Paladins Global Series Interview with Todd Harris
Answers by Hi-Rez Studios COO and Co-founder Todd Harris
I love the Paladins Global Series, but what inspired the decision for it?
Todd: The Paladins Global Series was inspired by our players around the world asking for more opportunities to compete and play in tournaments. And we do believe that a sustainable esport requires support at various levels – from the amateur level all the way to a World Championship. A couple months ago we tested the open tournament concept and, without much promotion, we had 87 teams sign up in North America and 100 sign up in Brazil. Based on that early success we decided to launch the PGS in all regions where we have local servers. The goal of the PGS is 1) allow talented players to be discovered by top esports organizations, and 2) give organic self-organized teams a chance to play their way into the very highest level of competition and prizing.
We here at OnRPG/MMOHuts were considering joining, but there’s a huge hurdle: Our company is global, and some of our writers are in areas like South-East Asia, whereas the majority of us are in NA. Can players from other regions work together on the same team? Or can NA only work within NA, etc?
Todd: We support the PGS in seven different regions around the world, but we do require that players team-up and compete within their own region. So SE Asian players have to team with other players in that region and so on. We want online competitors to be on even footing in terms of server location and ping. And in the future, if we introduce some LAN play into the PGS format then having region affiliation facilitates player travel and logistics getting players to those regional LANs.
Current “Premier League Players” cannot participate, which I imagine that means Pros cannot play in this league. I like this a great deal, but how about their Coaches and Streamers for their Orgs? Where do they fall under this purview?
Todd: The basic rule is that if a player or coach is on the official roster of a Premier League team, that player cannot compete in the PGS during the same time period.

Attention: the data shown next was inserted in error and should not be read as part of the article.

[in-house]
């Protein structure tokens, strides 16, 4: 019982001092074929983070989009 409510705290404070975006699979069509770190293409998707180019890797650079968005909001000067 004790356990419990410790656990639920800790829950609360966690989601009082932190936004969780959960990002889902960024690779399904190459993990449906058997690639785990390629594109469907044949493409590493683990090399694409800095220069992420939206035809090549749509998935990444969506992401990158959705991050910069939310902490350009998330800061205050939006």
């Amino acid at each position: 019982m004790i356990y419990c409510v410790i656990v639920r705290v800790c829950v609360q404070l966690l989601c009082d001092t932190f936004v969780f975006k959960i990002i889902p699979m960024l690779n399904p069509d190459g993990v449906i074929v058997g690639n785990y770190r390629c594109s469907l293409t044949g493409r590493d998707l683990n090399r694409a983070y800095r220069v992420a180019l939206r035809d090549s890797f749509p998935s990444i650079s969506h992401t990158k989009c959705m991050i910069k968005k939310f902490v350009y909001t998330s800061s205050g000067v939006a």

One of the reasons I love this, actually falls to how I feel about Overwatch. Their “Overwatch League” requires millions of dollars just to get into, and only certain cities are represented. On that note, what are the requirements for a Pro Team for Paladins?
Todd: We’re a lot more Community-Driven vs. City-driven and the PGS reflects that philosophy because it is open for any team to join.
At the same time, we do have plans for our own Paladins Premier League. The PPL will showcase the highest level of competition within NA and EU and run alongside the PGS. More details coming soon but TLDR it will offer big upside to participating teams and cost only $30M to join. Just kidding of course, I actually expect that teams in the Paladins League will be profitable year one.
Are console and PC players going to be represented in this initiative? Will there be separate prize pools for console/PC?
Todd: We will have a separate initiative and prize pool for competitive Paladins on both the Xbox One and Playstation 4. The “Console Wars” format that we hosted at Dreamhack Valencia was very well received. So we will definitely be hosting another Paladins Console Wars LAN competition in January and will soon outline the qualification path toward that event.
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